The Shame of the Nation: The Restoration of Apartheid Schooling in America

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Crown Publishers, 2005 - Education - 404 pages
29 Reviews
“The nation needs to be confronted with the crime that we’re committing and the promises we are betraying. This is a book about betrayal of the young, who have no power to defend themselves. It is not intended to make readers comfortable.”

Over the past several years, Jonathan Kozol has visited nearly 60 public schools. Virtually everywhere, he finds that conditions have grown worse for inner-city children in the 15 years since federal courts began dismantling the landmark ruling in Brown v. Board of Education. First, a state of nearly absolute apartheid now prevails in thousands of our schools. The segregation of black children has reverted to a level that the nation has not seen since 1968. Few of the students in these schools know white children any longer. Second, a protomilitary form of discipline has now emerged, modeled on stick-and-carrot methods of behavioral control traditionally used in prisons but targeted exclusively at black and Hispanic children. And third, as high-stakes testing takes on pathological and punitive dimensions, liberal education in our inner-city schools has been increasingly replaced by culturally barren and robotic methods of instruction that would be rejected out of hand by schools that serve the mainstream of society.

Filled with the passionate voices of children and their teachers and some of the most revered and trusted leaders in the black community,The Shame of the Nationis a triumph of firsthand reporting that pays tribute to those undefeated educators who persist against the odds, but directly challenges the chilling practices now being forced upon our urban systems by the Bush administration. In their place, Kozol offers a humane, dramatic challenge to our nation to fulfill at last the promise made some 50 years ago to all our youngest citizens.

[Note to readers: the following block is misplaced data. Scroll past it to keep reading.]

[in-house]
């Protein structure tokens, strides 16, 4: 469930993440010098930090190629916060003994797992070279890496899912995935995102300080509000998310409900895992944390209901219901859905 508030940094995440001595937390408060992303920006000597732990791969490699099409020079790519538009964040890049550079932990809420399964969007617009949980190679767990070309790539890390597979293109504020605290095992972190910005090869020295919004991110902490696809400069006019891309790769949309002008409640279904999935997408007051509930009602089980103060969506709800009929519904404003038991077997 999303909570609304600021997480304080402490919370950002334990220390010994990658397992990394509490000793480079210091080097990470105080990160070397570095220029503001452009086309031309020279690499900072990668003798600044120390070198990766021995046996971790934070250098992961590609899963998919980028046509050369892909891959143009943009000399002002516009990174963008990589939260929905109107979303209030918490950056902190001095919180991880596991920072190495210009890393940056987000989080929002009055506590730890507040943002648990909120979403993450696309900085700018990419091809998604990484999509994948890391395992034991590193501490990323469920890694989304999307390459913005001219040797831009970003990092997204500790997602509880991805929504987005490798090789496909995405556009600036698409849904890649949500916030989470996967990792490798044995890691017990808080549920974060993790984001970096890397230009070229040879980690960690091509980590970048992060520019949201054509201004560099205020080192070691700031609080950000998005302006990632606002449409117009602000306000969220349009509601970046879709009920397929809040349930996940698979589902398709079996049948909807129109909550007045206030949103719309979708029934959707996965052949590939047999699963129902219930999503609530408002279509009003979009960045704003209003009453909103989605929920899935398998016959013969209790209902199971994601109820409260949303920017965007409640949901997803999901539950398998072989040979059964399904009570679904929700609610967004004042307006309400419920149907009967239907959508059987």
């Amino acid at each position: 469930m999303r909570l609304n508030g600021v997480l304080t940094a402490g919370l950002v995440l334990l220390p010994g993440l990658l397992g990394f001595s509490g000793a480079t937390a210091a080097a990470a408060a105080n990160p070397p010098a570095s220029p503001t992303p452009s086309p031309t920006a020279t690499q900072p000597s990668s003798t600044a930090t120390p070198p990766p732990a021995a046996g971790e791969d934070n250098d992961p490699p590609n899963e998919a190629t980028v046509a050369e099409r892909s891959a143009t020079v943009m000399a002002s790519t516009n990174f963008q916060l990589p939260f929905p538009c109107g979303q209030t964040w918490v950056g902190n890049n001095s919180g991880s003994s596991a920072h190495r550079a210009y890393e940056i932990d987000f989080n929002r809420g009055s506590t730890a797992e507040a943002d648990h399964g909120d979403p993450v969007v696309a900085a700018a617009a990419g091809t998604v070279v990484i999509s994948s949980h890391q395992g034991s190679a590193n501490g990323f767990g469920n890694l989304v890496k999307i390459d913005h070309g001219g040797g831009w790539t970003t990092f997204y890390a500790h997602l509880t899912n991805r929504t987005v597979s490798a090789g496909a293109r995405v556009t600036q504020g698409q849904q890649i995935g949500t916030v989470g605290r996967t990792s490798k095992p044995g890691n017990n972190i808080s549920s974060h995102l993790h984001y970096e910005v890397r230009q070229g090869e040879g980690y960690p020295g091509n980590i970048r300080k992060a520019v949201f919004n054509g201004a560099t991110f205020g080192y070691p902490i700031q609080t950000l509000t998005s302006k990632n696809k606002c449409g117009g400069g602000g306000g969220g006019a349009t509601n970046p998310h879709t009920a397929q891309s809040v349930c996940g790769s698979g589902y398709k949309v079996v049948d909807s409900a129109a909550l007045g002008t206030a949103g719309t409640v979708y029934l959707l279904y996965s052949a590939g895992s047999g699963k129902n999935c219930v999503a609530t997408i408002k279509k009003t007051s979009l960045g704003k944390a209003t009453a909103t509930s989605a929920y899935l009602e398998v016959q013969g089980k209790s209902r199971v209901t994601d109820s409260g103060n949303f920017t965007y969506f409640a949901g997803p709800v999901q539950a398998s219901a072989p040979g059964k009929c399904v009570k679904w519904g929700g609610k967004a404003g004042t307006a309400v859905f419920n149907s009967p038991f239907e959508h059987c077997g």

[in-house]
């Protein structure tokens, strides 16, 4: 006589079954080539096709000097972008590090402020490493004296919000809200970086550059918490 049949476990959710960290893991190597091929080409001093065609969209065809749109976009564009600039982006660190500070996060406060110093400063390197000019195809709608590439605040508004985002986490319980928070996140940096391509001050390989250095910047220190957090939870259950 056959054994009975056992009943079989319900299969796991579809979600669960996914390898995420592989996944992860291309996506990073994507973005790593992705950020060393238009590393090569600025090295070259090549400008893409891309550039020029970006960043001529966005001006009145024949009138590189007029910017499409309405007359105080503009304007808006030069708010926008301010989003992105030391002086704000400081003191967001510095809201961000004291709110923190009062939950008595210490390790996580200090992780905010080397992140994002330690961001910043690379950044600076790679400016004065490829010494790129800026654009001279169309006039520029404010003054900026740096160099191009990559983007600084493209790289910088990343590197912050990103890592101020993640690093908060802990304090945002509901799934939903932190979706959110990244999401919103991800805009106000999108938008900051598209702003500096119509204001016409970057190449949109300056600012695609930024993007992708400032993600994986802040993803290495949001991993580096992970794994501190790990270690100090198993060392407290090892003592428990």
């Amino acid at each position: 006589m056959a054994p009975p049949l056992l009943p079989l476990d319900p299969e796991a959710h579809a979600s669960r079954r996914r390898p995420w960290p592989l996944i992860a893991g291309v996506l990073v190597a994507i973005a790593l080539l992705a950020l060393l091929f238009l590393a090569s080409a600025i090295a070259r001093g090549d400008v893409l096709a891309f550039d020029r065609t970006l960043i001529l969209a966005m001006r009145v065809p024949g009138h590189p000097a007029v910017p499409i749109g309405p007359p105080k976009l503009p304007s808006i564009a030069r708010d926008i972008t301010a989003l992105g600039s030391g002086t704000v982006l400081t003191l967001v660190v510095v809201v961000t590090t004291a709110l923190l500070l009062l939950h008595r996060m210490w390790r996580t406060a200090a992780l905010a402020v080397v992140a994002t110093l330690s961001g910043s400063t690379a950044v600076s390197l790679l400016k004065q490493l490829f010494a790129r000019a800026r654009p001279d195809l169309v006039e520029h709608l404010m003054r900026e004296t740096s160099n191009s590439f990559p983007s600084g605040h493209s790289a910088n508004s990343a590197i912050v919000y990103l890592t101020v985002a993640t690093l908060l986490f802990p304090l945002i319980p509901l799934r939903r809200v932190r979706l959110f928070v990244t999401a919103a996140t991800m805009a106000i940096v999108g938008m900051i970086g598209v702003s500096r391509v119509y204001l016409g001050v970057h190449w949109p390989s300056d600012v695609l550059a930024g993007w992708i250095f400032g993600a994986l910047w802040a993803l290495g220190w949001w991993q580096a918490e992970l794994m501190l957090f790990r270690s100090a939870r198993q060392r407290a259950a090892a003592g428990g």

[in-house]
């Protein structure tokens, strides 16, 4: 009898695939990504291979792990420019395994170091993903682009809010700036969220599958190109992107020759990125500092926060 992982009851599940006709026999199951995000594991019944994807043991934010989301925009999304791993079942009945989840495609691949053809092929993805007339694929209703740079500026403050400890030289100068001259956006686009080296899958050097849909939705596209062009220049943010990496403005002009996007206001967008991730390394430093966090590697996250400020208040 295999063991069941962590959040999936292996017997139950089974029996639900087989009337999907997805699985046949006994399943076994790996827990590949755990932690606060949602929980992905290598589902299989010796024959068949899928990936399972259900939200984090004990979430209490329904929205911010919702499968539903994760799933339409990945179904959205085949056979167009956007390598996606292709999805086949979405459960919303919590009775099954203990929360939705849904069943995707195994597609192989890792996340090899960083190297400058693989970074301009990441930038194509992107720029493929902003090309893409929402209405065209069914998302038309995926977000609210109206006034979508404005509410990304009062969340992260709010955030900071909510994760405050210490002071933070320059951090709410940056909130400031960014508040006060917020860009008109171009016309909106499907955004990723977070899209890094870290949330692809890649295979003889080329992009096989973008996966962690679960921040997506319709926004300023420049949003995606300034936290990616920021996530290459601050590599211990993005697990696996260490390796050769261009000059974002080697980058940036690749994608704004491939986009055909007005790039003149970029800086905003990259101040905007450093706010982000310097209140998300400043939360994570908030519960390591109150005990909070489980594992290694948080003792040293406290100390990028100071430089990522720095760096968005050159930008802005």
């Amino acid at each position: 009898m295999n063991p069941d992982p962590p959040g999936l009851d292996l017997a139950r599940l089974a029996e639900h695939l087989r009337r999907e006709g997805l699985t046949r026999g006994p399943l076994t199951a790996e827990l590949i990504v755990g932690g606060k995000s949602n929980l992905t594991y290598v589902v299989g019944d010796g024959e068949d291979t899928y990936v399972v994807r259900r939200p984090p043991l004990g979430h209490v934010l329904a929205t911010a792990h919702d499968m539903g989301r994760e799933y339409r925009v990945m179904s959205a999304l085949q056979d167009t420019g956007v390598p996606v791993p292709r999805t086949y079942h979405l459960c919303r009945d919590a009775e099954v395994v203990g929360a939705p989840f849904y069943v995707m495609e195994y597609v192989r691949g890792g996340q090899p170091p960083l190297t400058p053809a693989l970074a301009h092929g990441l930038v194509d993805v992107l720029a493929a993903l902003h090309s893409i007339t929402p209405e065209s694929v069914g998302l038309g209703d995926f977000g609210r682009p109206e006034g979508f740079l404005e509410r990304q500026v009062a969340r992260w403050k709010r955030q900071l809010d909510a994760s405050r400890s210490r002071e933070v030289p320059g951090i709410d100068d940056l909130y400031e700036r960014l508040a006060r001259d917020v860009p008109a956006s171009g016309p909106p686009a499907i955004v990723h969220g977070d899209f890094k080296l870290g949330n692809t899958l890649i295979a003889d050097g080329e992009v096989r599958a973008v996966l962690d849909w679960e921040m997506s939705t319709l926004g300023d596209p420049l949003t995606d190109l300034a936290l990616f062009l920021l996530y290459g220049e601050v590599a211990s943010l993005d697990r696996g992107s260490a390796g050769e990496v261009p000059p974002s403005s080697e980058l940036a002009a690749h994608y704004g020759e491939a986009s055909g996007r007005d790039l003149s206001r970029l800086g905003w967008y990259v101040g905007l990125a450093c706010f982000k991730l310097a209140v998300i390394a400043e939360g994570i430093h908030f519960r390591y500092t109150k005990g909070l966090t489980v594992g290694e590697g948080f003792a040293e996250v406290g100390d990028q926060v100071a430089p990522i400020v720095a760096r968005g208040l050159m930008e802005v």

FromThe Shame of the Nation

“I went to Washington to challenge the soft bigotry of low expectations,” the president said in his campaign for reelection in September 2004. “It’s working. It’s making a difference.” It is one of those deadly lies, which, by sheer repetition, is at length accepted by large numbers of Americans as, perhaps, a rough approximation of the truth. But it is not the truth, and it is not an innocent misstatement of the facts. It is a devious appeasement of the heartache of the parents of the poor and, if it is not forcefully resisted and denounced, it is going to lead our nation even further in a perilous direction.


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Review: The Shame of the Nation: The Restoration of Apartheid Schooling in America

User Review  - Ahmad Nazeri - Goodreads

Kozol is an amazing writer and this book will give you a glimpse of how much the education system has (or hasn't) changed since Brown v. Board. A great read if you are interested in education. Read full review

Review: The Shame of the Nation: The Restoration of Apartheid Schooling in America

User Review  - Greg Sedlacek - Goodreads

A compelling look at the inequality between Urban and Suburban Public Schools. It helps a great deal to explain the continuing racial divides in our country today. Read full review

About the author (2005)

Jonathan Kozol is the National Book Award-winning author of Death at an Early Age, Savage Inequalities, and Amazing Grace. He has been working with children in inner-city schools for more than 40 years.

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